Attentive readers will have noticed that Mrs Hickory and I have been in Sweden, enjoying it with all the open-mouthed wonder of a farmboy taking his cabbages to the local market town for the first time. Which is how I think most things in life should be lived, even though I am prone to forget this and give in to world-weary cynicism at the first opportunity. Anyhow, we are now on the farm, and have been for a while, so now it is summer things: books I am reading, places I am walking through, curious things that happen, stray thoughts that strike me as I wander through this now familiar land

 I have just read Somerset Maugham's 'Of Human Bondage'. Many sources seem to consider it his masterpiece I really can't agree. It is in not a masterpiece, and Maugham himself has written better books. 'The Moon and Sixpence' is much better, in the literary sense, and a better read, and some of his short stories are innovative and compelling, which this isn't. It seems a bit unpolished to me. There are good and interesting characters, some well-painted scenes, some sections are genuinely captivating, but the whole doesn't work. The beginning, the childhood and school, is dull and might well have been left out. It would have some purpose if it created the character of Philip from the details that he experiences, but it doesn't do that. When we need to learn something about his character the narrator simply tells us what he is like. The end is predictable in part; it is obvious he is being set up for settling down with a specific girl, and obvious he is going to get on with the crusty old doctor. I wonder if it for moral reasons that the narrator doesn't let Philip travel as he wished once he is qualified. It seems strange in Maugham to care about that, but I don't see any other reason, unless he was just tired of the whole thing and wanted to finish it.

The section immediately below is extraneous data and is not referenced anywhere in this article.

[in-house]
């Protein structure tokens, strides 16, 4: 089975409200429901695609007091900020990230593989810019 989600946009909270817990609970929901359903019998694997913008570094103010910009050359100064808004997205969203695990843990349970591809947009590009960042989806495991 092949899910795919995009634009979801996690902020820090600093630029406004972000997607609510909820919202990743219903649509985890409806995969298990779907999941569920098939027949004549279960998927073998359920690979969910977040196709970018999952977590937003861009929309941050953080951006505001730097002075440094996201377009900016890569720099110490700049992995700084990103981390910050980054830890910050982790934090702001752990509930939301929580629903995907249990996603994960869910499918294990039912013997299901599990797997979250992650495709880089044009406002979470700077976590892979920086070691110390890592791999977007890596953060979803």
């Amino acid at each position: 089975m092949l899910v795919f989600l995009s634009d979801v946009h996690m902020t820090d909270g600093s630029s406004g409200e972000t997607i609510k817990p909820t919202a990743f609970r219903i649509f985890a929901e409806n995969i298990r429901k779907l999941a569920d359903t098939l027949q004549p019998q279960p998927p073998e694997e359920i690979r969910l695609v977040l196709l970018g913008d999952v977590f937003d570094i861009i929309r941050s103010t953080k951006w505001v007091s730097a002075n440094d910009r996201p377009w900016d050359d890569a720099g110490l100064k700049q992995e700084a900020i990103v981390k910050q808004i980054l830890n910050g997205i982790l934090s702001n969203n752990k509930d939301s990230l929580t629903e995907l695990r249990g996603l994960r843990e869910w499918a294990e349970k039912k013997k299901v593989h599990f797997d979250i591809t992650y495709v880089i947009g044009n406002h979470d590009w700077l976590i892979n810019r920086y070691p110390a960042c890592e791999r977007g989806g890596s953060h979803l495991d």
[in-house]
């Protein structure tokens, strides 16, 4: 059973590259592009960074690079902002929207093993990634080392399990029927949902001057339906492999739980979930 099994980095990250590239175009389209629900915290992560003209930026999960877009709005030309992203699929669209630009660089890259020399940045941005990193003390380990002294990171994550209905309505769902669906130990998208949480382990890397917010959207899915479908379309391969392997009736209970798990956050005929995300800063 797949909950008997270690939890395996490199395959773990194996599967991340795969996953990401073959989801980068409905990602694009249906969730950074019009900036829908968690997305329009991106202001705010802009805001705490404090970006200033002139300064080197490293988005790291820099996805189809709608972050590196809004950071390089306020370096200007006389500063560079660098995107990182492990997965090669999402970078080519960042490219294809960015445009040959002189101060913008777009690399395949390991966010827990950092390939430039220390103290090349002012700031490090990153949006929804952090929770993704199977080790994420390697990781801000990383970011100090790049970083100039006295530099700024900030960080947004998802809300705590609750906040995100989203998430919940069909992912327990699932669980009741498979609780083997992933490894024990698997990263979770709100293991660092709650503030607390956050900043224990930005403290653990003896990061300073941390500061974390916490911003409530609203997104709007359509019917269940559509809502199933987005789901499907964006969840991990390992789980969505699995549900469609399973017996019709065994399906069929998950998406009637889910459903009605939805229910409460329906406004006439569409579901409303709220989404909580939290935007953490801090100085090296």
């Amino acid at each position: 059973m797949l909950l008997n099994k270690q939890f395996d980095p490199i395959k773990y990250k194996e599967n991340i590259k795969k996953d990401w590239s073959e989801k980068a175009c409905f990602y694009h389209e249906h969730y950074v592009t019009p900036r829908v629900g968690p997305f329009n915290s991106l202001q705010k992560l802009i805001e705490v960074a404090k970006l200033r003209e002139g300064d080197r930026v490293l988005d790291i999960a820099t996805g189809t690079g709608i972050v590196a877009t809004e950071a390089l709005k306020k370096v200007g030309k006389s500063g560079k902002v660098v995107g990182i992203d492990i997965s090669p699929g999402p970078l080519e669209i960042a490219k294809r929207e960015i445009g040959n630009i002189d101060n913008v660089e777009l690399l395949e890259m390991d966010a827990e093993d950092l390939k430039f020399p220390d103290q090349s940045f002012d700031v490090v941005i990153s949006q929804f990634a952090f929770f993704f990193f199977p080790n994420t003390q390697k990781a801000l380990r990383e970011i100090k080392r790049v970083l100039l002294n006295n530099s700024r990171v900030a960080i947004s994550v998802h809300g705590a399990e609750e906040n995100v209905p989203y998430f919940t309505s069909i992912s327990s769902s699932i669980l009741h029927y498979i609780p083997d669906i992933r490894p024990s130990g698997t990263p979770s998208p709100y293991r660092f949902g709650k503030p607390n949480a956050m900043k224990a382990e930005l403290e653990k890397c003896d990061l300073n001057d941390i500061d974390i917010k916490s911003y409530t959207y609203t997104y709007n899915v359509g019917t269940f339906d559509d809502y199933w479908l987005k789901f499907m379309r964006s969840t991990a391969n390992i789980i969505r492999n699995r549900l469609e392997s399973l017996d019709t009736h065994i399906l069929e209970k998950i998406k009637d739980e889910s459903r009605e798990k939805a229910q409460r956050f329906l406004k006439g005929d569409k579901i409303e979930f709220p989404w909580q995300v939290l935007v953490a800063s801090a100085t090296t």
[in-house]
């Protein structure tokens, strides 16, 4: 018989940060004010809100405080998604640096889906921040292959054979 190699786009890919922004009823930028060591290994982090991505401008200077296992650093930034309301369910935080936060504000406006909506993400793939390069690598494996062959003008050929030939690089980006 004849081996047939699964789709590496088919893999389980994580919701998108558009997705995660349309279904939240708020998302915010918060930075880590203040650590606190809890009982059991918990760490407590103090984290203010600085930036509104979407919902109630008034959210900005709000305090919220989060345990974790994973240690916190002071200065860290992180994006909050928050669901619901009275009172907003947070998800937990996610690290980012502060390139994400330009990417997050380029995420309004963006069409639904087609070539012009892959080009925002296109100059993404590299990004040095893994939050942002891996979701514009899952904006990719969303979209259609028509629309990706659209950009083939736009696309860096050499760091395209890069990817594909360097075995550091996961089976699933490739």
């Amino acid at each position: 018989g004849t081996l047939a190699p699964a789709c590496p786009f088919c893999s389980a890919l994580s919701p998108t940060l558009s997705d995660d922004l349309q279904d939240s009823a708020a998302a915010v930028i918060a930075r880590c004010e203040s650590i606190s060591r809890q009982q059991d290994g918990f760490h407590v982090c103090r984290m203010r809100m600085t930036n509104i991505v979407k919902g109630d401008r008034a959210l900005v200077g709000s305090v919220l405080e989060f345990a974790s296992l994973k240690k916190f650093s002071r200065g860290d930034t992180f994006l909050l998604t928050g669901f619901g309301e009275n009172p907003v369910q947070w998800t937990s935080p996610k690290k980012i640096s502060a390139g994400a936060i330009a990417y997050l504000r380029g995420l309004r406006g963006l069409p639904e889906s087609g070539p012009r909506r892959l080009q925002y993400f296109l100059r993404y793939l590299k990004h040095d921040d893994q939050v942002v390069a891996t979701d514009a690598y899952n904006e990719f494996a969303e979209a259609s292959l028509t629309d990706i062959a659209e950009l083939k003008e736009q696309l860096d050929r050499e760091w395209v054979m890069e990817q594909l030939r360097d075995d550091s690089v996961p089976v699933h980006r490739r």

I wish we had been able to follow Paul's travels in Spain and the East before he was sacrificed to the demands of normality and maturity. But it is Maugham's book, not mine, and he conceived it that way. The central relationship is very powerfully created and the tension is maintained throughout. I repeatedly experienced an empty feeling in my stomach when I feared he was going to fall for Mildred once again. That is a sign of good storytelling, when it has you shouting at the character not to be a bloody fool.

Saturday, August 3, 2013

Public Art in Sweden